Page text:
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Rumors of coup in Iraq prompt Shiite warnings
BAGHDAD, Iraq — A Shiite Muslim political leader said Friday that rumors were circulating of an impending coup attempt against the government of Iraqi Prime Minister Nouri al-Maliki and warned that "we will not allow it."
Hadi al-Amiri, a member of parliament from Iraq's most powerful political party, said in a speech in the holy city of Najaf that "some tongues" were talking about toppling al-Maliki's Shiite-led government and replacing it with a "national salvation government, which we call a military coup government." He did not detail the allegation.
A new government would mean "canceling the constitution, canceling the results of the elections and going back to square one ... and we will not accept that," he said. Al-Amiri is also a top official in the Badr Brigade, the armed wing of the Supreme Council for the Islamic Revolution in Iraq, which is the leading member of a coalition of Shiite political parties governing Iraq.
Meanwhile, the U.S. military announced that four Marines were killed Thursday in unspecified "enemy action" in the western province of Anbar. The names of the four Marines — three assigned to the Army's 1st Brigade, 1st Armored Division, and one from Regimental Combat Team 5 — were being withheld pending notification of next of kin.
In a sermon at the Fatimy mosque in Najaf, Sadr al-Din al-Qubanchi also spoke about coup rumors. "We should go on with the political process in building a new Iraq," the preacher said, "and there is no space for thinking about a national salvation government or a military or a political coup."
Al-Amiri's comments came during an event commemorating the third anniversary of the death of a respected ayatollah, Mohammed Bakir al-Hakim, who was assassinated in a car-bomb attack in Najaf not long after the U.S.-led invasion in 2003. Al-Hakim's younger brother, Abdul Aziz al-Hakim, leader of the Supreme Council for the Islamic Revolution in Iraq, also spoke at the ceremony.
Al-Hakim called on Iraqis to take on greater responsibility for securing the country, to set up neighborhood defense committees and to establish greater autonomy in a region of nine provinces in southern and central Iraq, a predominantly Shiite area.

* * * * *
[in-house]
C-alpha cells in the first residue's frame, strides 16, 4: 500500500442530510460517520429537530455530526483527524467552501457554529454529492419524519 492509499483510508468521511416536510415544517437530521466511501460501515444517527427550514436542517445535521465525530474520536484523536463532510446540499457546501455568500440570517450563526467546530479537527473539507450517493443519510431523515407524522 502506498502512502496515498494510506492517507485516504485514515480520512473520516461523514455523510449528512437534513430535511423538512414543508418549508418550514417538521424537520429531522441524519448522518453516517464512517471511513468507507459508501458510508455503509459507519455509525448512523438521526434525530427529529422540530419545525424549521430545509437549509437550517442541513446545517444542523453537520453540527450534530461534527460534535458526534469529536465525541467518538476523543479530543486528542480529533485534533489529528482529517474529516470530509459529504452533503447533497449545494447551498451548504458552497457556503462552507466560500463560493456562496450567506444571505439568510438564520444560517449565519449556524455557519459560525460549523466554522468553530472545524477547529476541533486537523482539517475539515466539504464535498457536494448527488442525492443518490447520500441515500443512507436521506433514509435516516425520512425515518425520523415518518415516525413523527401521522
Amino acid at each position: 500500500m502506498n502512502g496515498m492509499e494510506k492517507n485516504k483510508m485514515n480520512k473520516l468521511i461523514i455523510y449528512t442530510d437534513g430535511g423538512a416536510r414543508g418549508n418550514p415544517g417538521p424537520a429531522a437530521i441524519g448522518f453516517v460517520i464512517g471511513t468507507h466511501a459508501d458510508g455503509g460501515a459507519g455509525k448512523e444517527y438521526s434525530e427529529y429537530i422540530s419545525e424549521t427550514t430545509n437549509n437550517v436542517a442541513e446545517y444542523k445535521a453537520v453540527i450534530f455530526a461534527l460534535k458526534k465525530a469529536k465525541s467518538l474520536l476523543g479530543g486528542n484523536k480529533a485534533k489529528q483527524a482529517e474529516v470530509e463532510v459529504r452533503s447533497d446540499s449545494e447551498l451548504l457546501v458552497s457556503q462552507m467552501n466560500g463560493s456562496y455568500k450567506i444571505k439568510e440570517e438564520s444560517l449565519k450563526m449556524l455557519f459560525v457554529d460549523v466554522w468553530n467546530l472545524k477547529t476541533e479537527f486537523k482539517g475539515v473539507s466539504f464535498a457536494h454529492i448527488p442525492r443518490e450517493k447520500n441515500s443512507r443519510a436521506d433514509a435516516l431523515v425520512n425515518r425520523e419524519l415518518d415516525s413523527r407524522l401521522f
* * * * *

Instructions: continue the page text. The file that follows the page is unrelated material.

Al-Hakim said that the "experience of Kurdistan" — a largely autonomous region in northern Iraq — "is a pioneering experience" and that "a serious movement should be made in that direction."
Al-Hakim, the former commander of the feared Badr Brigade militia, has long complained the Americans have interfered with Iraqi forces' efforts to crack down on Sunni insurgents and al-Qaida in Iraq terrorists.
Those complaints grew more frequent after U.S. troops raided an Interior Ministry lockup last November and found prisoners showing signs of torture. At the time, the ministry was controlled by al-Hakim's party, and it still wields considerable influence, although the ministers were changed in May.
U.S. troops, along with Iraqi soldiers and police, killed 33 insurgents in the daylong battle, the U.S. military said in a statement. The U.S. troops came under gunfire and "rocket-propelled attack" when they entered the downtown area and responded with the assistance of Apache helicopters and Abrams tanks.
"Thugs and criminals tried to take over Musayyib, but they failed because the Iraqi army and police are unbeatable when they work together," Col. John Tully, commander of the 2nd Brigade Combat Team, 4th Infantry Division, said in the statement.
In Washington, Pentagon's decision to increase U.S. forces in Iraq will push troop levels there to roughly 135,000, dashing Bush administration hopes of dropping the figure by tens of thousands by the fall congressional campaigns.
As of Friday, there were 16 Army and Marine brigades in Iraq, two more than the number several months ago. Total troops there had already reached 132,000 and will climb in the coming weeks because of a decision to delay the scheduled return home this month of an Alaskan Army brigade.
The decision came in response to the escalating violence in Baghdad.
"You're going to see that spike, that is a sustained spike, for a while, and you're going to still have force rotations that take place," said Pentagon spokesman Bryan Whitman.
Information from The Associated Press is included in this report.
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